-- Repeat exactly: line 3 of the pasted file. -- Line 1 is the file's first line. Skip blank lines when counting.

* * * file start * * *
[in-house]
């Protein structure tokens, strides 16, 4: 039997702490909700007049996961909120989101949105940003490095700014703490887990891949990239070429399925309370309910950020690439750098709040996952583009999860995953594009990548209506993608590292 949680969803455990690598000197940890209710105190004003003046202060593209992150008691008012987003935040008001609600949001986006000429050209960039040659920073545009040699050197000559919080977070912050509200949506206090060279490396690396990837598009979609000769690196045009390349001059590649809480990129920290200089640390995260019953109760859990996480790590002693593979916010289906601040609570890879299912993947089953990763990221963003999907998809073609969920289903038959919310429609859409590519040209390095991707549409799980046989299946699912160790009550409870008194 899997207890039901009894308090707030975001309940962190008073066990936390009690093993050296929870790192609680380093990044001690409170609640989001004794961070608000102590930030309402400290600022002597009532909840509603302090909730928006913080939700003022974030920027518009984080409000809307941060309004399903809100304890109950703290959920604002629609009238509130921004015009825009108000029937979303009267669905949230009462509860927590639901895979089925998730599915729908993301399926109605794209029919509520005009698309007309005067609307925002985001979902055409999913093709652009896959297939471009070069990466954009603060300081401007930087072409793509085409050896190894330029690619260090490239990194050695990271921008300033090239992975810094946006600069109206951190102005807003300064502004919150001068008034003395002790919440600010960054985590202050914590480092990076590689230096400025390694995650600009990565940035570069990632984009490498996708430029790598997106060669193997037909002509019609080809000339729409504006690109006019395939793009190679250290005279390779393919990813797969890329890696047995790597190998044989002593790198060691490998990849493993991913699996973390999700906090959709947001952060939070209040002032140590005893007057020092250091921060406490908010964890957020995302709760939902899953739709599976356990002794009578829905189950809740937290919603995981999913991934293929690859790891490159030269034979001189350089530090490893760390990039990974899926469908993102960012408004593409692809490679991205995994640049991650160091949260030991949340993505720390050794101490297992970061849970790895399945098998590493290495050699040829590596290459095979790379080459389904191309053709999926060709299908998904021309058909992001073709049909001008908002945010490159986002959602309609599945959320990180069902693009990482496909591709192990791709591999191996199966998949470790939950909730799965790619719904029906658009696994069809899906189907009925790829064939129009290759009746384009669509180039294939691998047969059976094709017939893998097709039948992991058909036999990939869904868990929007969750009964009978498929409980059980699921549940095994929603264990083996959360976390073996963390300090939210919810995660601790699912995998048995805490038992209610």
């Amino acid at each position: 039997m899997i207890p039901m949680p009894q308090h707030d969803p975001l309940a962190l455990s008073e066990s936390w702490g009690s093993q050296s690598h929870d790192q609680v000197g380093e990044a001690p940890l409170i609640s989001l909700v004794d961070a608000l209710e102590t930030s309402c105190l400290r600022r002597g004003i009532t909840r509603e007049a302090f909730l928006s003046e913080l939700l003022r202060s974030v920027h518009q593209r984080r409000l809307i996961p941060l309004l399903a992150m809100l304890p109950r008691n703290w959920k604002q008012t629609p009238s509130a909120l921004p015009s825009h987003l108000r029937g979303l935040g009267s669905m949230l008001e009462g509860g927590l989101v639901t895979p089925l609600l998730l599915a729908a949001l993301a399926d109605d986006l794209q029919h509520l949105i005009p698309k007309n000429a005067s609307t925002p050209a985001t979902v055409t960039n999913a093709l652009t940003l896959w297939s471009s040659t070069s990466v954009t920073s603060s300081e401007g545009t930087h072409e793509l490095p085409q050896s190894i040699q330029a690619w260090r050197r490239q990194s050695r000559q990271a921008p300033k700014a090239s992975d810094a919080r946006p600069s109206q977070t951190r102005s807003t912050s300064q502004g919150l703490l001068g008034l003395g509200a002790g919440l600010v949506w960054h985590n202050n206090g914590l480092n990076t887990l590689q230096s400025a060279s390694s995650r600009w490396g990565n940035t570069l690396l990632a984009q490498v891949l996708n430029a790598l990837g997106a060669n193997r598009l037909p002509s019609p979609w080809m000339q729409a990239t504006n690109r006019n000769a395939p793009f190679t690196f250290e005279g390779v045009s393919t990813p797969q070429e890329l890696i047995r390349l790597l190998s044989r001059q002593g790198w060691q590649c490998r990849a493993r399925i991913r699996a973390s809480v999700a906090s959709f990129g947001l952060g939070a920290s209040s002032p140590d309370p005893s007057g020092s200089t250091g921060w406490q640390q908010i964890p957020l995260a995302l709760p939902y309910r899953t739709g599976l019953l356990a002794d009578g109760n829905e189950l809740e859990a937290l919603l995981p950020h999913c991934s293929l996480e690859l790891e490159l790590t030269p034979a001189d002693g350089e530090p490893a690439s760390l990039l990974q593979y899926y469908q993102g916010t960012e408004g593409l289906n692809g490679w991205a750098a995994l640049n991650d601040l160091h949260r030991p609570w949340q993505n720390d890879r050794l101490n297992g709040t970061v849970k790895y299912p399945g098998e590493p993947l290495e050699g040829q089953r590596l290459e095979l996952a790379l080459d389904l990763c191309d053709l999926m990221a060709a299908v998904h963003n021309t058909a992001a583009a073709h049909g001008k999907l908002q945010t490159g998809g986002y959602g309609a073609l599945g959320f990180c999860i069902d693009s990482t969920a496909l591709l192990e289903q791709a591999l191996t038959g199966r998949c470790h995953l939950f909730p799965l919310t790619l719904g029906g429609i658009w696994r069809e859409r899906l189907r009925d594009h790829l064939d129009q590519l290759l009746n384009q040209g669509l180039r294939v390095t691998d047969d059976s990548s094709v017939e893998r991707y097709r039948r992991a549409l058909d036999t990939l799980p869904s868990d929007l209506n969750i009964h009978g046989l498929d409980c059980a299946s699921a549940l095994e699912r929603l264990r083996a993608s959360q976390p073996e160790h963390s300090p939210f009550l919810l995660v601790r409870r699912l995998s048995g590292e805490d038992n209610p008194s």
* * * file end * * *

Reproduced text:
């Amino acid at each position: 039997m899997i207890p039901m949680p009894q308090h707030d969803p975001l309940a962190l455990s008073e066990s936390w702490g009690s093993q050296s690598h929870d790192q609680v000197g380093e990044a001690p940890l409170i609640s989001l909700v004794d961070a608000l209710e102590t930030s309402c105190l400290r600022r002597g004003i009532t909840r509603e007049a302090f909730l928006s003046e913080l939700l003022r202060s974030v920027h518009q593209r984080r409000l809307i996961p941060l309004l399903a992150m809100l304890p109950r008691n703290w959920k604002q008012t629609p009238s509130a909120l921004p015009s825009h987003l108000r029937g979303l935040g009267s669905m949230l008001e009462g509860g927590l989101v639901t895979p089925l609600l998730l599915a729908a949001l993301a399926d109605d986006l794209q029919h509520l949105i005009p698309k007309n000429a005067s609307t925002p050209a985001t979902v055409t960039n999913a093709l652009t940003l896959w297939s471009s040659t070069s990466v954009t920073s603060s300081e401007g545009t930087h072409e793509l490095p085409q050896s190894i040699q330029a690619w260090r050197r490239q990194s050695r000559q990271a921008p300033k700014a090239s992975d810094a919080r946006p600069s109206q977070t951190r102005s807003t912050s300064q502004g919150l703490l001068g008034l003395g509200a002790g919440l600010v949506w960054h985590n202050n206090g914590l480092n990076t887990l590689q230096s400025a060279s390694s995650r600009w490396g990565n940035t570069l690396l990632a984009q490498v891949l996708n430029a790598l990837g997106a060669n193997r598009l037909p002509s019609p979609w080809m000339q729409a990239t504006n690109r006019n000769a395939p793009f190679t690196f250290e005279g390779v045009s393919t990813p797969q070429e890329l890696i047995r390349l790597l190998s044989r001059q002593g790198w060691q590649c490998r990849a493993r399925i991913r699996a973390s809480v999700a906090s959709f990129g947001l952060g939070a920290s209040s002032p140590d309370p005893s007057g020092s200089t250091g921060w406490q640390q908010i964890p957020l995260a995302l709760p939902y309910r899953t739709g599976l019953l356990a002794d009578g109760n829905e189950l809740e859990a937290l919603l995981p950020h999913c991934s293929l996480e690859l790891e490159l790590t030269p034979a001189d002693g350089e530090p490893a690439s760390l990039l990974q593979y899926y469908q993102g916010t960012e408004g593409l289906n692809g490679w991205a750098a995994l640049n991650d601040l160091h949260r030991p609570w949340q993505n720390d890879r050794l101490n297992g709040t970061v849970k790895y299912p399945g098998e590493p993947l290495e050699g040829q089953r590596l290459e095979l996952a790379l080459d389904l990763c191309d053709l999926m990221a060709a299908v998904h963003n021309t058909a992001a583009a073709h049909g001008k999907l908002q945010t490159g998809g986002y959602g309609a073609l599945g959320f990180c999860i069902d693009s990482t969920a496909l591709l192990e289903q791709a591999l191996t038959g199966r998949c470790h995953l939950f909730p799965l919310t790619l719904g029906g429609i658009w696994r069809e859409r899906l189907r009925d594009h790829l064939d129009q590519l290759l009746n384009q040209g669509l180039r294939v390095t691998d047969d059976s990548s094709v017939e893998r991707y097709r039948r992991a549409l058909d036999t990939l799980p869904s868990d929007l209506n969750i009964h009978g046989l498929d409980c059980a299946s699921a549940l095994e699912r929603l264990r083996a993608s959360q976390p073996e160790h963390s300090p939210f009550l919810l995660v601790r409870r699912l995998s048995g590292e805490d038992n209610p008194s």